While doing research in Lebanon, Tennessee, I ran across an exhibit in the city hall mentioning Maud Woodfork, a locally-born actress who had portrayed Aunt Jemima on the radio and in personal appearances. This lead to my reading a book with an intriguing title: Slave in a Box: The Strange Career of Aunt Jemima, which discussed the perennial appeal of Southern, African-American characters as symbols of hospitality and good food.
The images of these familiar figures, such as Aunt Jemima, Cream of Wheat’s Rastus, and Uncle Ben of Uncle Ben’s Rice, while they have long abandoned their slave-like and demeaning protraits (Aunt Jemima lost her kerchief–and a great deal of weight–decades ago) still cause people to wince. It is amazing in these politically correct days that Jemima, Rastus, and Ben persist at all, but they evidently continue to move their products.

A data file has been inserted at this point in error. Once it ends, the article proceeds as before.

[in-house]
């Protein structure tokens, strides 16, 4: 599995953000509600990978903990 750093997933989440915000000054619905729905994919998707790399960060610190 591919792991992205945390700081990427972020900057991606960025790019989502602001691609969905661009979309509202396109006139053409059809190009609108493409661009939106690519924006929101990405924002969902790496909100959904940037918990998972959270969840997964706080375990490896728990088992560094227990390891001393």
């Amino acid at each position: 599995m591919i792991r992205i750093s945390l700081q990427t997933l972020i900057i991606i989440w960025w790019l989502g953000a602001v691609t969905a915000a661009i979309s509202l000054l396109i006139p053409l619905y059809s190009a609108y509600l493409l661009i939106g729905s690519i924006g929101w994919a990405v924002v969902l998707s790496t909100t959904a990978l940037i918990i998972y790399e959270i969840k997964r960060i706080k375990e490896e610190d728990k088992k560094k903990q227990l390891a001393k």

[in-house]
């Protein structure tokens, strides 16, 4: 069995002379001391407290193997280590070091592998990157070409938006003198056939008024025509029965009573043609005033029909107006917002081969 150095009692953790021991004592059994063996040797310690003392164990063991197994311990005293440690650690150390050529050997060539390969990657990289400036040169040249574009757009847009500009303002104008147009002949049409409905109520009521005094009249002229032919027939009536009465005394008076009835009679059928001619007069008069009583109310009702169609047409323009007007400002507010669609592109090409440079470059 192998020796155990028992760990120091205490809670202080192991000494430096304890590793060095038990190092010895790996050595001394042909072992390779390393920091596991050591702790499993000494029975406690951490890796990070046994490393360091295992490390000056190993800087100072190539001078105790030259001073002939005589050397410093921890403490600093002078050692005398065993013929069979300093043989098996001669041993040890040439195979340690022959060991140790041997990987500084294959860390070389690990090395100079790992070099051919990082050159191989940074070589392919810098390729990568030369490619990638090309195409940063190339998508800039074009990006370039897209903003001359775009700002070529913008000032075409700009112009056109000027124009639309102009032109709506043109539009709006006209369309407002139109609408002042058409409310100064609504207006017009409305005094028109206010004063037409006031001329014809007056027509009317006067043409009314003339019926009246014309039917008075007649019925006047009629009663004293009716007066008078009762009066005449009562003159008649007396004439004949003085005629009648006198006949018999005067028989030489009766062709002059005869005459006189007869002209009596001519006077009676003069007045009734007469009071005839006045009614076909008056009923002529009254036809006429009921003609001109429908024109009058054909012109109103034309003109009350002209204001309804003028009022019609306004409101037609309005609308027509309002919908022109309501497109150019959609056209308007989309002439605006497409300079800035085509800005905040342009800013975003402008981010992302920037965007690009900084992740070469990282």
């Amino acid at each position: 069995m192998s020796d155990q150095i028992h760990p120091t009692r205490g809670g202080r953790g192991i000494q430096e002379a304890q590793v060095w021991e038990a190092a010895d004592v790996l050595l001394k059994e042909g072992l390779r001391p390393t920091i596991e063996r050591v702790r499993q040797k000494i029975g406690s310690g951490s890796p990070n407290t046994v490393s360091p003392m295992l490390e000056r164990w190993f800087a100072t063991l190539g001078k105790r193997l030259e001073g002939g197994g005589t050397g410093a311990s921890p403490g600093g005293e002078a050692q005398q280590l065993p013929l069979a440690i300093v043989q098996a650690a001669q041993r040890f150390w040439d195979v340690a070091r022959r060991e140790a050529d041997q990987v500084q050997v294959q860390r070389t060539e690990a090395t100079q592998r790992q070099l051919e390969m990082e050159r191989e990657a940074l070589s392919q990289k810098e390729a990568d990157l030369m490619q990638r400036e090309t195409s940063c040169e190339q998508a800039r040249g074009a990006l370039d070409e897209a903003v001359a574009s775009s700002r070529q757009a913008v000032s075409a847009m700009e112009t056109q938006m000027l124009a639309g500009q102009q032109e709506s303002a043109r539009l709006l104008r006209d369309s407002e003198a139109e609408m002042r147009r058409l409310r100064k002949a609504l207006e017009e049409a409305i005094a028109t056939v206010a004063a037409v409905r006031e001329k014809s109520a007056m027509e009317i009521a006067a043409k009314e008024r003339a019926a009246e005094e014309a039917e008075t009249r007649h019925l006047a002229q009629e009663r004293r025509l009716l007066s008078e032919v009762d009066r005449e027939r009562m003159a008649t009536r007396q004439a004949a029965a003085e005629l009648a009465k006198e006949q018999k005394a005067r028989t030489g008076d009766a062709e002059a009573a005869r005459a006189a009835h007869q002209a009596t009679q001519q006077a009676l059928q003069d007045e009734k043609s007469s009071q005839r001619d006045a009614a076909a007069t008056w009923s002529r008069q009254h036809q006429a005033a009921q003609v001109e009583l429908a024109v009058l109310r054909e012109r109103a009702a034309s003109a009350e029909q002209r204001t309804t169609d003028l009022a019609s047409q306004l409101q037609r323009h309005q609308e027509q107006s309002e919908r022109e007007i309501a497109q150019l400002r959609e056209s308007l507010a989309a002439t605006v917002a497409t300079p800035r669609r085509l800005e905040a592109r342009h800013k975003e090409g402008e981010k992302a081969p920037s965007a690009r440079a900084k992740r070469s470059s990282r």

In a recently rolled out web campaign, Uncle Ben, the longtime pitchman for rice, has made the biggest leap of all.
In a website revealed last week by parent company Mars, Uncle Ben now appears to be a CEO of a large corporation. Visitors to the site can peruse Ben’s–he still has no last name–schedule and receive “grains of wisdom from him. Last week, The New York Times ran a long article on the campaign.